On the other hand, neuromods come from Typhon creatures, and the only way to make those creatures is to feed them humans. You could argue that this means neuromods are inescapably immoral, regardless of any possible boon they might offer humanity. They are based on human sacrifice, and therefore they’re inherently evil.
Maybe that’s what the author intended to say, but I can’t escape the impression that perhaps we can find a way around this problem. For example, what happens if you feed the Typhon a bunch of lab rats? The Typhon feed on “consciousness”, and maybe the mind of a rat is too simple for a Typhon. Or perhaps Typhon are limited by the minds they consume, and therefore feeding them rats would yield a bunch of useless dum-dum Typhon that aren’t sophisticated enough to be made into neuromods?
I don’t mind that the author never answers this question. If we can’t make more Typhon with animals, then fine. What bothers me is that I can’t find any evidence that anyone tried.
What about willing donors? Instead of harvesting death-row inmate “volunteers”, what if we used actual volunteers? Perhaps there are terminally ill patients that are willing to donate their last few days of life to further the cause of neuromods. Maybe they’d do this in exchange for money, or maybe they’d do it as a “fuck you” to cancer. I’m not an ethicist and I don’t know how the general public would react to this proposition, but I can imagine a world where people regard this sort of thing as morally equivalent to (say) organ donors. It sounds creepy to me here in 2021, but organ donation sounded really creepy to people 100 years ago, and we’re basically okay with it now.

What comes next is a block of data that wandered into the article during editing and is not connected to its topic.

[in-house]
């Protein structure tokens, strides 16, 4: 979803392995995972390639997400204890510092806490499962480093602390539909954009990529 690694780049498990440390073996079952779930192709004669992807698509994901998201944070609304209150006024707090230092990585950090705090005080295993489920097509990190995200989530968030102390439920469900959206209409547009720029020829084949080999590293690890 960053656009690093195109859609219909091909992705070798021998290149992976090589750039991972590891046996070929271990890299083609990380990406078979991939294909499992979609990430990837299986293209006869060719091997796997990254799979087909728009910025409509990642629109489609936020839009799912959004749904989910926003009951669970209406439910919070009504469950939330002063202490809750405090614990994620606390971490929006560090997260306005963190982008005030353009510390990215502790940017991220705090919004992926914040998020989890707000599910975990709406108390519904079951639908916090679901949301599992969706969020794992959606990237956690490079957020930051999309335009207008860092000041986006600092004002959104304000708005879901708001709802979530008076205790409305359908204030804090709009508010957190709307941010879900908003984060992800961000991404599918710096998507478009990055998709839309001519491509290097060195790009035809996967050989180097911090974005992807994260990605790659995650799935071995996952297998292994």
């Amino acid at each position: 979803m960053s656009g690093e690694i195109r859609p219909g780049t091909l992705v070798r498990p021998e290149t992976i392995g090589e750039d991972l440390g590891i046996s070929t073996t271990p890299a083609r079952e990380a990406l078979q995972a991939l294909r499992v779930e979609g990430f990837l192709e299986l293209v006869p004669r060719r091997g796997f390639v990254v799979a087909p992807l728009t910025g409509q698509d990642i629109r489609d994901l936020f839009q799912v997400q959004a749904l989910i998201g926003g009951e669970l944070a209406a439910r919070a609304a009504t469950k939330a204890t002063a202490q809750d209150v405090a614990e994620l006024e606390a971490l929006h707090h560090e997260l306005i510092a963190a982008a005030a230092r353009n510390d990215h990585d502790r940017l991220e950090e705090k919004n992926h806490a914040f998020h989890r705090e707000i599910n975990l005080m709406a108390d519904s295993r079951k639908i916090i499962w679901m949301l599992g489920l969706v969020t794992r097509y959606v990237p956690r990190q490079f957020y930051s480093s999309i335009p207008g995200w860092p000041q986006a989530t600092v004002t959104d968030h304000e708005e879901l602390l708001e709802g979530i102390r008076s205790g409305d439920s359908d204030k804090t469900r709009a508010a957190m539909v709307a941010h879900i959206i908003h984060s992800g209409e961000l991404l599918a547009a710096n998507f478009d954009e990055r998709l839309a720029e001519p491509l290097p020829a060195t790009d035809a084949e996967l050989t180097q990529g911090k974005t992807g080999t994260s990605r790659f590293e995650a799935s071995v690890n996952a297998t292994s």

The point I’m getting at is that there could be other routes to making neuromods that are less obviously evil. Maybe you could do it with animals. Maybe you could do it as a form of hospice “care”. We can make hamburgers without killing animals these days. If we’re willing to go to that much trouble for a sandwich, then maybe we could figure out a way to make neuromods without needing to kill people.
The problem with these routes is that you’d need to have an open and honest conversation about them. Alex is unwilling to allow other people to judge him or second-guess him, so he can’t allow that conversation to take place. Thus he’s trapped himself in this situation where it’s either direct human sacrifice, or nothing.
I’m Just Doing my Job!
Another thing I love about Alex is that he shows genuine enthusiasm for his work, which you don’t often see in villainous scientist types. He isn’t doing this for personal glory. He isn’t doing this because he wants to show the world they were wrong to doubt him. He’s not in it for money, or power, or to impress a girl. He really is excited to unlock all of this human potential. He loves his sister and he likes working with her. Also, while the story doesn’t delve too much into his upbringing, I get the impression that he feels he has something to prove to his parents. These are all very relatable, non-evil motivations.
Alex didn’t wake up one morning and decide to start murdering people and wiping minds so he could get rich. He was tempted by his natural curiosity to find out what the Typhon can do and what humanity can gain from them.